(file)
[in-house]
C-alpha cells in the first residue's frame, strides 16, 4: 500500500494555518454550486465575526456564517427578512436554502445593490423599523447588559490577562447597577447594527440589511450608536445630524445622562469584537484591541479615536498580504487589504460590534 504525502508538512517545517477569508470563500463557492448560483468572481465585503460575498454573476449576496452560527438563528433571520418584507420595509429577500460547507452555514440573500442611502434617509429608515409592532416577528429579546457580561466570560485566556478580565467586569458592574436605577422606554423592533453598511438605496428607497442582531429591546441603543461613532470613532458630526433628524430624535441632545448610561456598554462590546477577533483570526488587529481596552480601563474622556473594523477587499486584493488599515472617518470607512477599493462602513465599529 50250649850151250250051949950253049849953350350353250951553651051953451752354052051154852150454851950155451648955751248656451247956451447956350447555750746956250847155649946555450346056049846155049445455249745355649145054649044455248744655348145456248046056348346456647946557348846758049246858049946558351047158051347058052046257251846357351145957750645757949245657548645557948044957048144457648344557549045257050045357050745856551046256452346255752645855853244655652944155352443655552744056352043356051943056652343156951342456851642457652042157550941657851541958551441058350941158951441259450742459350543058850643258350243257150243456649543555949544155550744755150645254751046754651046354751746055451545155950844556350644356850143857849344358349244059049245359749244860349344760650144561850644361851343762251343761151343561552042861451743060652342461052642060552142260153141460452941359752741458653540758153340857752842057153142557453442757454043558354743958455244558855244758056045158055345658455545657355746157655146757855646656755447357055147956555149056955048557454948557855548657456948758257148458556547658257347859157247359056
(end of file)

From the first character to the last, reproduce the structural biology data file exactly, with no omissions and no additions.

[in-house]
C-alpha cells in the first residue's frame, strides 16, 4: 500500500494555518454550486465575526456564517427578512436554502445593490423599523447588559490577562447597577447594527440589511450608536445630524445622562469584537484591541479615536498580504487589504460590534 504525502508538512517545517477569508470563500463557492448560483468572481465585503460575498454573476449576496452560527438563528433571520418584507420595509429577500460547507452555514440573500442611502434617509429608515409592532416577528429579546457580561466570560485566556478580565467586569458592574436605577422606554423592533453598511438605496428607497442582531429591546441603543461613532470613532458630526433628524430624535441632545448610561456598554462590546477577533483570526488587529481596552480601563474622556473594523477587499486584493488599515472617518470607512477599493462602513465599529 50250649850151250250051949950253049849953350350353250951553651051953451752354052051154852150454851950155451648955751248656451247956451447956350447555750746956250847155649946555450346056049846155049445455249745355649145054649044455248744655348145456248046056348346456647946557348846758049246858049946558351047158051347058052046257251846357351145957750645757949245657548645557948044957048144457648344557549045257050045357050745856551046256452346255752645855853244655652944155352443655552744056352043356051943056652343156951342456851642457652042157550941657851541958551441058350941158951441259450742459350543058850643258350243257150243456649543555949544155550744755150645254751046754651046354751746055451545155950844556350644356850143857849344358349244059049245359749244860349344760650144561850644361851343762251343761151343561552042861451743060652342461052642060552142260153141460452941359752741458653540758153340857752842057153142557453442757454043558354743958455244558855244758056045158055345658455545657355746157655146757855646656755447357055147956555149056955048557454948557855548657456948758257148458556547658257347859157247359056